Where any damage is caused by an animal which does not belong to a dangerous species, a keeper of the animal is liable for the damage, ... if (b) the likelihood of the damage or of its being severe was due to the characteristics of the animal which are not normally found in animals of the same species or are not normally so found except at particular times or in particular circumstances and (c) those characteristics were known to the keeper or were at any time known to a person who at that time had charge of the animal as at that keeper's servant...
In 2003, the House of Lords established in the case of Mirvahedy v Henley  2 A.C. 491 that the keeper of an animal could be strictly liable for damage that resulted from behaviour which was in no way abnormal for an animal of that species, in particular circumstances. The case involved the defendant's horses escaping from the field, resulting in an accident with the claimant's car. At the time it was anticipated that the decision would cause an increase in claims under the Animals Act. Certainly the effect of the decision was to raise awareness about the ability to claim for horse-related injury or damage.
However, whilst Mirvahedy prompted further claims, subsequent case law has emphasised the limits of liability under the Act. Two notable examples are Goldsmith v Patchcott  EWCA Civ 183 and Freeman v Higher Park Farm  EWCA Civ 1185. In Goldsmith, the claimant was thrown off a horse whilst she was testing it. She was told by the seller that the horse required an experienced rider. The court decided that by riding it anyway, the claimant had accepted the risks involved. The case of Freeman presented similar facts. The claimant hired a horse for a hack. She was an experienced rider and fell off when the horse bucked twice before cantering. The court agreed that bucking is a common behaviour for horses that are startled and the claimant knew what risks she was running. The Act contains a statutory defence at section 5(2) preventing liability where damage is suffered by someone who voluntarily accepted the risk.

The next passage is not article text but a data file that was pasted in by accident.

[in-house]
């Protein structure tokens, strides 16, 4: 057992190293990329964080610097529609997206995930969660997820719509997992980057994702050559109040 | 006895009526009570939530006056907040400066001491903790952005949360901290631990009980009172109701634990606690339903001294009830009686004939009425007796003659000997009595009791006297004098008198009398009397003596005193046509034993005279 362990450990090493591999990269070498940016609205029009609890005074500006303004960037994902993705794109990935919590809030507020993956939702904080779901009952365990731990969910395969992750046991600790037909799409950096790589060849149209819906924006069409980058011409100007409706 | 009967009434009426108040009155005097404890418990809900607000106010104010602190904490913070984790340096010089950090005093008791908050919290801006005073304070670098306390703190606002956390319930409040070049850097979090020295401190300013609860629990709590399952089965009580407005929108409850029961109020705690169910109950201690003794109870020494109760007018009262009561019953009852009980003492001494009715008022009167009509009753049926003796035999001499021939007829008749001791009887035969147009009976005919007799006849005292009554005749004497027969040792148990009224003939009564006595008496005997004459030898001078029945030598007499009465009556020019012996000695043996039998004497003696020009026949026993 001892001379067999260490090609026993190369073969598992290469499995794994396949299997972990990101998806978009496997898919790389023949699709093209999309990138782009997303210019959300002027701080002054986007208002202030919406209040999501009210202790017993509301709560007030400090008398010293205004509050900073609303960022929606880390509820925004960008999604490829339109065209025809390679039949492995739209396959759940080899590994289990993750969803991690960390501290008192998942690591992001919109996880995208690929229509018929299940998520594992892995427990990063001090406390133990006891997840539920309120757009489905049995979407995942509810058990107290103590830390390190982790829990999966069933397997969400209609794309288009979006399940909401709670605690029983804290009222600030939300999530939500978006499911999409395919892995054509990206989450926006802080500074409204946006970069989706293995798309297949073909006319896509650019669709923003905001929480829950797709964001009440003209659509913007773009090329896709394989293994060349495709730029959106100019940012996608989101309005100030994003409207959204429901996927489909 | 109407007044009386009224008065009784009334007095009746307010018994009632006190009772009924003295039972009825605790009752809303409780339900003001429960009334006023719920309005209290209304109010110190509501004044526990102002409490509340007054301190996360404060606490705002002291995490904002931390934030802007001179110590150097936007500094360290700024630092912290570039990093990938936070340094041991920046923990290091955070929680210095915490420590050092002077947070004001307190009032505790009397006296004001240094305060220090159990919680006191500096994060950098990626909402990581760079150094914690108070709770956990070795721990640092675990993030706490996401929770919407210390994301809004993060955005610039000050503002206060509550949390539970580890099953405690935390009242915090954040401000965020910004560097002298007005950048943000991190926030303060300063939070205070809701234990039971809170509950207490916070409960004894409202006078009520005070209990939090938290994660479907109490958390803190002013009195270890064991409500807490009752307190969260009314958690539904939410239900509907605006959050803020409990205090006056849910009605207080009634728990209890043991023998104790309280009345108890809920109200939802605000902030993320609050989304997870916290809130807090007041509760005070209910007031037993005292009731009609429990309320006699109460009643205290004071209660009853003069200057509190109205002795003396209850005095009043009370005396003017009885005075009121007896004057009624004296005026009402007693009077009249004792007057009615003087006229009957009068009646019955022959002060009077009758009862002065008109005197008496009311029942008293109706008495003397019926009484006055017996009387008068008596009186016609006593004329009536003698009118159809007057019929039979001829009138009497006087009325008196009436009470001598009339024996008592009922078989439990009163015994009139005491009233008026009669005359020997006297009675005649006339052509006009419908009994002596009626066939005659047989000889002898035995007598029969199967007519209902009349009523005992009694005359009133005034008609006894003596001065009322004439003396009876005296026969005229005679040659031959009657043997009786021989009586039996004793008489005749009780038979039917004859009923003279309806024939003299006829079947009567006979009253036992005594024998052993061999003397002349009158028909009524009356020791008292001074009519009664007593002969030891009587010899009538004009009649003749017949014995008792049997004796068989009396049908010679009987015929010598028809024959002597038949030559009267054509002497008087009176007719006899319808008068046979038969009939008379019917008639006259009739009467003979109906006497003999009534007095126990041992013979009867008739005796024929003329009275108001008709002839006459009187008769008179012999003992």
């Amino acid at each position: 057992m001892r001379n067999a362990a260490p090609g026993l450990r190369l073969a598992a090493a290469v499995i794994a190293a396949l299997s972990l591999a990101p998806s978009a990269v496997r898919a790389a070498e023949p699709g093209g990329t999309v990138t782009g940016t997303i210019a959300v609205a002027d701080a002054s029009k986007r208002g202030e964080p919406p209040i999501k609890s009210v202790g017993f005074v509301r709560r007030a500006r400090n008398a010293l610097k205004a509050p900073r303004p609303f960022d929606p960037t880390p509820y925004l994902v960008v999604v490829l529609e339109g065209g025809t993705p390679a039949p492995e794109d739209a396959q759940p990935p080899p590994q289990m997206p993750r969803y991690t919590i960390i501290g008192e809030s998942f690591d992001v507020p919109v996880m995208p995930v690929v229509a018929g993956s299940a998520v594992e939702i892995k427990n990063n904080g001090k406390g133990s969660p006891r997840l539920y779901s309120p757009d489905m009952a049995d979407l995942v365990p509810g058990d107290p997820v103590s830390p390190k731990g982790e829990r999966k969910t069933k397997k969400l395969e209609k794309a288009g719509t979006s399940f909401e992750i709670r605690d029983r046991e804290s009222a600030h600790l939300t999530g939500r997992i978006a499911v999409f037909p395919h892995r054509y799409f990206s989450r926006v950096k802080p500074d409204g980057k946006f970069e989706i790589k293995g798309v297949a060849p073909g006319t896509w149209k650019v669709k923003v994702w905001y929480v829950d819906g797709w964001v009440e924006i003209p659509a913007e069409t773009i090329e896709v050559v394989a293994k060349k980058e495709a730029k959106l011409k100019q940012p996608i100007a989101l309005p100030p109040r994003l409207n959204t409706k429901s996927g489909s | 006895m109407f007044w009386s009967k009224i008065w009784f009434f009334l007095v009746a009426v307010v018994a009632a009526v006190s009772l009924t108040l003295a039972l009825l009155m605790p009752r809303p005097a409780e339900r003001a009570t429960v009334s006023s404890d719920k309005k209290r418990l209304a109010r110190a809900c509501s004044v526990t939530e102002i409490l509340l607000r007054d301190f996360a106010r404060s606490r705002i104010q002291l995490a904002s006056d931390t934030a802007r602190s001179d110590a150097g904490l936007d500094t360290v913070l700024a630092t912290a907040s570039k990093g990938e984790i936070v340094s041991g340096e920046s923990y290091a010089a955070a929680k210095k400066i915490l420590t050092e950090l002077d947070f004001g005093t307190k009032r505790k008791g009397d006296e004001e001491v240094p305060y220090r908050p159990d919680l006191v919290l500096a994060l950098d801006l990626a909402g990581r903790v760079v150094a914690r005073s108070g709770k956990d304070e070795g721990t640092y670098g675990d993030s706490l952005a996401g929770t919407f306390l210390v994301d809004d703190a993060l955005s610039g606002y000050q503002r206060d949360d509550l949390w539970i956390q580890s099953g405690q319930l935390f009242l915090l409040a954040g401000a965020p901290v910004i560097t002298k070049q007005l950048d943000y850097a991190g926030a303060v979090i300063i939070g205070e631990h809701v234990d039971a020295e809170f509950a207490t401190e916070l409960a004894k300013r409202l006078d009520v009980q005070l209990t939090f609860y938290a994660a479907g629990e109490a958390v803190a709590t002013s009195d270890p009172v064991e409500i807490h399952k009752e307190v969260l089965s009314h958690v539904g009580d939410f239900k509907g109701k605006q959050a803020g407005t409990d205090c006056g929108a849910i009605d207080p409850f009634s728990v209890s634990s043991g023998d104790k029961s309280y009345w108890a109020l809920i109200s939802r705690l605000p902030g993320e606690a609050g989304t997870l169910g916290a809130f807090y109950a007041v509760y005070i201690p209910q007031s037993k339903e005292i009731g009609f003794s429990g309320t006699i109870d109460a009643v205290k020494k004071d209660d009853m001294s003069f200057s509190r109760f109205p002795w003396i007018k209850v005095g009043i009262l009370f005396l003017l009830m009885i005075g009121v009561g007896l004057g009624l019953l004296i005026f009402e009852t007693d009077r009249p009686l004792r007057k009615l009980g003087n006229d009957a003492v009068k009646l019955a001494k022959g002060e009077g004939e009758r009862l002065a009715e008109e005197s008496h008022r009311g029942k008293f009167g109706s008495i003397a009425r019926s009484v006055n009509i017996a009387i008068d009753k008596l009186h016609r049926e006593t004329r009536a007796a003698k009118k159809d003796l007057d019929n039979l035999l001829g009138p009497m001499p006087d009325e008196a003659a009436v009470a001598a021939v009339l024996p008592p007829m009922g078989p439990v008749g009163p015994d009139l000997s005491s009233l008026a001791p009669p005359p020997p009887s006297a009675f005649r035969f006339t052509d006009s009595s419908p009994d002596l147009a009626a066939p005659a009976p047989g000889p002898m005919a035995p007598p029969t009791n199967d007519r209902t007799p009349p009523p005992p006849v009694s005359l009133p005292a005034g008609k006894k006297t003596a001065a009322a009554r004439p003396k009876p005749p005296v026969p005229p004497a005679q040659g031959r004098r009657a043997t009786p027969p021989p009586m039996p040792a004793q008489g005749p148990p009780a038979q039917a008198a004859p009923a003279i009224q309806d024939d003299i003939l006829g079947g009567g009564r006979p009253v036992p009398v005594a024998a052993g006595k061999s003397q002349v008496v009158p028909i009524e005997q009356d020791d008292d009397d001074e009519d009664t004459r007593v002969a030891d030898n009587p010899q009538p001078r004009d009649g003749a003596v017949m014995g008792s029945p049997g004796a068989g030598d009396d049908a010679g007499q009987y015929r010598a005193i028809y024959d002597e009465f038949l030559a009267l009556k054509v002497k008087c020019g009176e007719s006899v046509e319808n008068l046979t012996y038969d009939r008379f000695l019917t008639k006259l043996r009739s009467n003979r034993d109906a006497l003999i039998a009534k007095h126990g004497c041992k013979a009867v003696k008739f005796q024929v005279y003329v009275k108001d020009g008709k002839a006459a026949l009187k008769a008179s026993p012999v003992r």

The Mirvahedy ruling was also considered in the decision in Clark v Bowlt  EWCA Civ 978 where the claimant had fallen from a horse hired to her by the defendant. At first instance, it was found that although neither party was negligent, the defendant was strictly liable under the Animals Act 1971. The Court of Appeal, however, disagreed with the ruling and considered the scope of the section 2 duty had been misapplied. The damage in this case was likely to be severe because of the weight of the horse. The judge had failed to consider whether the horse's weight was an unusual characteristic in an animal of that species. Had he done so, he would have concluded it was not, and section 2(2)(b) of the Act would not have been satisfied. As one of the Appeal Court judges put it "section 2(2) is not intended to render the keepers of domesticated animals routinely liable for damage which results from characteristics common to the species. It requires something particular, and there was nothing of the specified kind to render the keeper liable here".
Whilst these cases demonstrate that the Animals Act 1971 is not necessarily a straightforward route to liability, they are illustrative of a trend towards litigation. The increasing popularity of the sport together with an increased appetite for commercial litigation, regulatory action and nuances of the strict liability regime applicable to animal-related injuries, seems likely to lead to opportunities for equine law specialists. The increase in sports betting on horses and doping will also potentially cause an increase in sport-related equine matters.